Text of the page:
Immunosuppressive Effects of Allogeneic Blood Transfusions: Implications for the Patient with a Malignancy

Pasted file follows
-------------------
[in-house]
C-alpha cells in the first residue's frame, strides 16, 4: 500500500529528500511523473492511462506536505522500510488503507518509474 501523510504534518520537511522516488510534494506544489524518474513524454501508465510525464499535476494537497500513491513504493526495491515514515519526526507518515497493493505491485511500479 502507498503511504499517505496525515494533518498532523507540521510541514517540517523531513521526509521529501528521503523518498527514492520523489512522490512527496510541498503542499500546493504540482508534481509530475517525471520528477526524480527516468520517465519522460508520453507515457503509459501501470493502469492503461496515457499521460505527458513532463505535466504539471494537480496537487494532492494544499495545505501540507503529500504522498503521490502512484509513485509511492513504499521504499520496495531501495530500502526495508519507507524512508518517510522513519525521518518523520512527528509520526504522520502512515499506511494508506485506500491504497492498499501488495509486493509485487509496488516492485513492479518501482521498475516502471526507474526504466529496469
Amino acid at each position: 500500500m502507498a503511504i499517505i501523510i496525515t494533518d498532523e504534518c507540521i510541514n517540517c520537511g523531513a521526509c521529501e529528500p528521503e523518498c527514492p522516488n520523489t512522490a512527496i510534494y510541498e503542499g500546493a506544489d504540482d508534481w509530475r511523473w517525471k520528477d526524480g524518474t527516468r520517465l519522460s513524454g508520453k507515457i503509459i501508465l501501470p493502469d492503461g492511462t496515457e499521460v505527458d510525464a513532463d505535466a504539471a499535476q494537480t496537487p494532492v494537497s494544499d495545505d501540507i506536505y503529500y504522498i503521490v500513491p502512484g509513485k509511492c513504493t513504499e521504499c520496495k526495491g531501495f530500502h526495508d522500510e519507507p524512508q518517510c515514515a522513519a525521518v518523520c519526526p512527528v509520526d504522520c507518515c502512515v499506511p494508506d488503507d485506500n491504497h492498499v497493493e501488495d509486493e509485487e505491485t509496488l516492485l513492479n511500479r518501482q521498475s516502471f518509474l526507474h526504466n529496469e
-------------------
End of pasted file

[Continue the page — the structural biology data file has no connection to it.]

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A considerable amount of information has accumulated over the past decade indicating that the transfusion of allogeneic blood products may be associated with adverse effects to the recipient. These include the development of transfusion reactions, TA-GVHD, HLA-alloimmunization, and immunomodulatory effects. The latter might be beneficial for recipients of kidney allografts, in reducing the relapse rate in patients with Crohn's disease, and in ameliorating the rate of recurrence of spontaneous abortion in affected patients; however, the immunosuppressive effects associated with perioperative ABT might adversely affect overall prognosis in patients with a malignancy who undergo curative cancer surgery. In addition, ABT has been shown to be associated with an increased risk for postoperative bacterial infections. The ABT-induced immunomodulatory effects appear to be mediated immunologically by transfused allogeneic passenger leukocytes. The 3 log10 leukocyte reduction of cellular blood products, provided by the currently available commercial leukocyte filters, has been shown to minimize the occurrence of some of the ABT-associated deleterious effects; however, the actual clinical efficacy of leukodepletion has not yet been established, because the available data are largely from retrospective or uncontrolled clinical studies. Properly designed prospective clinical trials are essential to establish optimal conditions for the preparation of blood components destined for clinical use.
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